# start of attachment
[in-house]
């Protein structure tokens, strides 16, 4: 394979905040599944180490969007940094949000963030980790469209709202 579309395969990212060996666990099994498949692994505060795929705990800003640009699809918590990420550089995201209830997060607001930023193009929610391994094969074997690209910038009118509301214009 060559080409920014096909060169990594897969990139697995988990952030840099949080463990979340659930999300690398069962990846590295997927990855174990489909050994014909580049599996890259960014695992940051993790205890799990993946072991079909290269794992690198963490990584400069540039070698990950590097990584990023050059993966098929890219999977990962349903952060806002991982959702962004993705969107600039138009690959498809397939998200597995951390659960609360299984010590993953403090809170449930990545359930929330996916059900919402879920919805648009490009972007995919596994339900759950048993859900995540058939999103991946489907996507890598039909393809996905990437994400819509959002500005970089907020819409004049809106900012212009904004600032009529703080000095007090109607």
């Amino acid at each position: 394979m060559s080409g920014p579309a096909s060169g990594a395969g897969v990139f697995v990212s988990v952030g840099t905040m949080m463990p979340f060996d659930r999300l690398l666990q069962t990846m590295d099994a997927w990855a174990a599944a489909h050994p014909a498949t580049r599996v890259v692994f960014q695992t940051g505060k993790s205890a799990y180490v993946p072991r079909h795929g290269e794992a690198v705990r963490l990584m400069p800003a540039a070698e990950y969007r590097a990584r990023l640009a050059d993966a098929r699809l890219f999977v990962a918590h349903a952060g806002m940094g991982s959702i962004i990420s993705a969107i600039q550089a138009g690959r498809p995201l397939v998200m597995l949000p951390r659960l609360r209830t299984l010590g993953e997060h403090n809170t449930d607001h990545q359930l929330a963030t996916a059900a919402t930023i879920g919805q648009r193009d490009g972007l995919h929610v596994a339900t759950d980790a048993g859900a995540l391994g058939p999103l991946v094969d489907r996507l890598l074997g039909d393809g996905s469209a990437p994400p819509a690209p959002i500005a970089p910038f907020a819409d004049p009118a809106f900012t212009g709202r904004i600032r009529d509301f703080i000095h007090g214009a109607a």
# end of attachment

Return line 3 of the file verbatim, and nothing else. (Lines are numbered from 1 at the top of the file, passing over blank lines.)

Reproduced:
């Amino acid at each position: 394979m060559s080409g920014p579309a096909s060169g990594a395969g897969v990139f697995v990212s988990v952030g840099t905040m949080m463990p979340f060996d659930r999300l690398l666990q069962t990846m590295d099994a997927w990855a174990a599944a489909h050994p014909a498949t580049r599996v890259v692994f960014q695992t940051g505060k993790s205890a799990y180490v993946p072991r079909h795929g290269e794992a690198v705990r963490l990584m400069p800003a540039a070698e990950y969007r590097a990584r990023l640009a050059d993966a098929r699809l890219f999977v990962a918590h349903a952060g806002m940094g991982s959702i962004i990420s993705a969107i600039q550089a138009g690959r498809p995201l397939v998200m597995l949000p951390r659960l609360r209830t299984l010590g993953e997060h403090n809170t449930d607001h990545q359930l929330a963030t996916a059900a919402t930023i879920g919805q648009r193009d490009g972007l995919h929610v596994a339900t759950d980790a048993g859900a995540l391994g058939p999103l991946v094969d489907r996507l890598l074997g039909d393809g996905s469209a990437p994400p819509a690209p959002i500005a970089p910038f907020a819409d004049p009118a809106f900012t212009g709202r904004i600032r009529d509301f703080i000095h007090g214009a109607a």